Studying God’s Word

Genesis 15:5-12, 17-18
Philippians 3:17—4:1
Luke 9:28b-36 [27C]
The readings for Second Sunday of Lent highlight human encounters with the divine. From Abraham to the apostles, God’s message has been consistent throughout salvation history: trust in the Lord.
The first reading from the Book of Genesis presents one of the accounts of God’s covenants established with Abraham. In the cycle of stories about Abraham in Genesis 12–25, there are numerous versions of the Abrahamic covenant: Genesis 12, 15, 17, and 22. Today’s reading is an abbreviated story of Genesis 15:1-19. Scholars date this version as the earliest of the four accounts, written during the monarchy period, around 950 BC. For St. Paul, in his evangelization of the Gentiles, Genesis 15:5-6 (the opening of today’s reading) reveals an important insight into God’s master plan for salvation: “The Lord GOD took Abram outside and said, ‘Look up at the sky and count the stars, if you can.  Just so,’ he added, ‘shall your descendants be.’ Abram put his faith in the LORD, who credited it to him as an act of righteousness.” It was significant to Paul that God rendered Abraham “righteous” by his faith alone, before the covenantal condition of circumcision (Genesis 17) and before the giving of the law to Moses (Exodus 20–26). In this single act of trust in the Lord by Abraham, Paul saw the justification by which Gentiles, who by their profession of faith in Christ, could be saved independent of the Jewish ethnic and cultic markers of circumcision and strict observance of the Mosaic law.  
The sacrifice of the animals as part of the ritual associated with the covenant between God and Abraham held significant meaning. In antiquity, the splitting of the animals signaled a covenant between equals; that is, if either party failed to uphold their terms of the covenant, a similar fate of death would await that party. The covenantal promise from God included land “from the Wadi of Egypt to the Great River, the Euphrates,” a land mass covering the boundaries of the historic Promised Land of Israel, in exchange for Abraham’s enduring faith and trust in the Lord.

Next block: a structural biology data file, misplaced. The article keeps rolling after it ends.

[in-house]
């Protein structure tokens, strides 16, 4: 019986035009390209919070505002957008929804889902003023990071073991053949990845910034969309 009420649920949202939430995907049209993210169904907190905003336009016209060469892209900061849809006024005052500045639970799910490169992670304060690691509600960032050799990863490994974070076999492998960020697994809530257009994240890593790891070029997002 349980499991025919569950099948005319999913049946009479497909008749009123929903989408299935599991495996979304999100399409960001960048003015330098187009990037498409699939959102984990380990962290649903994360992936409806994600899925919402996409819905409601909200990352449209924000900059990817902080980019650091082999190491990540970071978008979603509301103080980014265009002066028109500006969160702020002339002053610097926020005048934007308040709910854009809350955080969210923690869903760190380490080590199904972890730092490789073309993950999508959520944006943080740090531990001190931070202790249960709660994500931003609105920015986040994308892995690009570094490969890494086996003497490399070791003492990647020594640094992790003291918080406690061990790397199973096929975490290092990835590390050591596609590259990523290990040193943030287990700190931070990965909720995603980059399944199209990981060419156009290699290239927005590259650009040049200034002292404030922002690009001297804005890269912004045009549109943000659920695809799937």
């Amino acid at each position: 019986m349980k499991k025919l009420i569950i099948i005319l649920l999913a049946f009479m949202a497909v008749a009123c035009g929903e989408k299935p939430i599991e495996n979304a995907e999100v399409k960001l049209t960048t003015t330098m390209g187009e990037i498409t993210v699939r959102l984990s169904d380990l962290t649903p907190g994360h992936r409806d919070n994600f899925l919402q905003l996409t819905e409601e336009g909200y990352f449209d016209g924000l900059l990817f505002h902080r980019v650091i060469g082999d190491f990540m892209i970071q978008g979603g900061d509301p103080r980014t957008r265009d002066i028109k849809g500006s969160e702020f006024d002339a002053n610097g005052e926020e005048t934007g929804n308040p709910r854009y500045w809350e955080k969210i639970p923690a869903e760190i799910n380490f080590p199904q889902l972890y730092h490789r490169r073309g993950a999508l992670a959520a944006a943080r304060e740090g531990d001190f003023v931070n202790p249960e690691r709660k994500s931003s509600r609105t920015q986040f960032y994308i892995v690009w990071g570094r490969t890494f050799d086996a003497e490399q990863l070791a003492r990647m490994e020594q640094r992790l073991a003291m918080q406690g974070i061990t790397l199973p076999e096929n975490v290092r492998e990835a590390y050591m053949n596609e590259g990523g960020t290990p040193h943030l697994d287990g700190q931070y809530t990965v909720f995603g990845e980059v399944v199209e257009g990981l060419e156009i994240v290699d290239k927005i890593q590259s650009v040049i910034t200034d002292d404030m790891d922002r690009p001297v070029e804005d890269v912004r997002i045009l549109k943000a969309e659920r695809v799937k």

The Gospel reading is the transfiguration of Jesus, an event that revealed Jesus’ glory to Peter, John, and James. Within the storyline of Luke’s Gospel, Jesus’ transfiguration is placed between the first and second Passion predictions, and just prior to the start of Jesus’ long journey to Jerusalem, 9:51—19:28, Luke’s extended travel narrative. God’s voice heard by the apostles during Jesus’ transfiguration—“This is my chosen Son; listen to him”—is a divine directive to heed Jesus’ words during his journey and passion in Jerusalem. Just as Abraham was saved by his faith in God, so too, the apostles were called to have faith and trust in the saving words of Christ.
In his Letter to the Philippians, Paul encourages believers to avoid “earthly things” and to realize “our citizenship is in heaven.” Paul saw the reward for faith in Christ in remarkable terms. Because of our faith and trust in the Lord, in the end-time, Christ “will change our lowly body to conform with his glorified body.” Out of the depth of his own convictions, Paul could confidently proclaim, “stand firm in the Lord.”
The readings for today offer us words of encouragement in the early stages of our Lenten journey. Remain focused on all things Christ.

Dr. Daniel J. Scholz